Medical Technology

Incidental Glioblastoma Tied to Better Outcomes

The study was released on November 8th , as a preprint on It has not yet been peer reviewed.

Key Takeaways

  • A retrospective study found better survival associated with incidental-discovered glioblastomas (iGBMs) that were treated early compared to other GBMs.

  • These findings suggest that GBMs are detectable early, which can improve survival rates.

Why this is important

  • With increased imaging and improved imaging technology, incidental detection of intracranial neoplastic lesions is becoming more common.

  • The incidence of lower-grade Gliomas is estimated to represent 3.8% to 17.2% of lower grade gliomas. This is defined as having a steady growth rate of less than 3.5mm in diameter or 3.9cm in volume per annum.

  • High-grade gliomas and high-grade iGBMs are not well-defined.

Study Design

  • Single-center retrospective analysis of 234 adult GBM/iGBM patients treated between August 2005 & October 2019. All patients had at least six months of follow-up.

  • iGBMs are a GBM that does not have a focal sign that was identified from radiologic images that were not connected.

  • The study excluded patients who had headaches initially that were accompanied by signs of intracranial pressure.

Key Results

  • Four patients (1.7%) were diagnosed with IGBM (one female, three males). Three cases were identified in a health checkup and one during headache screening. All of the tumors were right-sided. Three patients had a lesion that was enhanced. The patient with normal lesions was examined with MRI and underwent surgery to improve the lesion.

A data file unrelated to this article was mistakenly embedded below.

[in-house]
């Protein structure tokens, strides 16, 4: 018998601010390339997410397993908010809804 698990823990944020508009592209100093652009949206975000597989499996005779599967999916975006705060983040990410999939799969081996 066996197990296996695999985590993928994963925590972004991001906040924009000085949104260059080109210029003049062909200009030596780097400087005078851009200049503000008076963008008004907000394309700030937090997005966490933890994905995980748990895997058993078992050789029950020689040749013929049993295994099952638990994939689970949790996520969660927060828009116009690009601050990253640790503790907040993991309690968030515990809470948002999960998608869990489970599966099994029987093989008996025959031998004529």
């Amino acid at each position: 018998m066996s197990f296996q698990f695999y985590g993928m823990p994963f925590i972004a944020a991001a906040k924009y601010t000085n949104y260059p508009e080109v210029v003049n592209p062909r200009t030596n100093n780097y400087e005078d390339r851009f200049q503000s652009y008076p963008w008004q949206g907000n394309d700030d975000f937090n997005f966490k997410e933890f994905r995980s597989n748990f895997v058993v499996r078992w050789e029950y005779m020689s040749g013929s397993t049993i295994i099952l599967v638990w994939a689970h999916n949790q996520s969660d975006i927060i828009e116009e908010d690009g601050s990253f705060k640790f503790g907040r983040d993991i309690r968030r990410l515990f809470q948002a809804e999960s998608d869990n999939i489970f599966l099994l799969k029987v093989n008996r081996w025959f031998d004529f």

• The median time between confirmation of lesion (and surgery) was 13.5 days (range 4-19).

  • Two lesions were located in the temporal lobe; one in the parietal lobe and one in the frontal lobe. The mean volume was 16.8 cm 3 (range, 2.2 – 23.6).

  • Two iGBM patients received total resection, while the other two had subtotal resection. When they were discharged from the hospital, all four patients had scores of Karnofsky Performance of 90.

  • The results of molecular studies revealed that there were no H3F3A or IDH1/2 mutations. Two iGBMs were affected by the TERT promoter mutation and one was affected by the BRAF mutation. MGMT promoter methylation status was low in all four instances.

  • After resection After resection, three patients received treatment with temozolomide (75mg/m 2 7/7 days/week with radiotherapy and then 150-200 mg/m 2 over six cycles of adjuvant therapies). One patient underwent nimustine hydrochloride (100 mg/body) treatment. All received local brain radiotherapy (60 Gy in 30 fractions). None of the patients had any severe side effects from chemotherapy.

  • The study result revealed that all four patients had disease progression and three of them died. The median progression-free survival was 11.5 months, while the median overall survival was 20.0 months. They were higher than previous reports of 6.3 – 7.1 months and 10.1 – 15.2 months, respectively.

  • The tendency for asymptomatic iGBMs to be right-enhanced can be caused by the fact that the left hemisphere is predominant in 95% of right-handed individuals and 70% of left-handed individuals.


Study Disclosures

  • The study was not funded. Two of the authors have received grants from Chugai Pharmaceutical, Eisai, Daiichi Sankyo, MSD, Toshiba, SBI Pharma, Glaxo, Abbvie, Ono, Stella-Pharma, Ohtuka, and Meiji-Seika.

This is a summary of preprint research, “The Clinic Characteristics and Results of Globlastoma that was discovered by accident,” conducted by Yoshitaka N. Narita, MD, PhD of the National Cancer Center Hospital, Tokyo. The study was published on in advance of peer-review and made available to you by Medscape.

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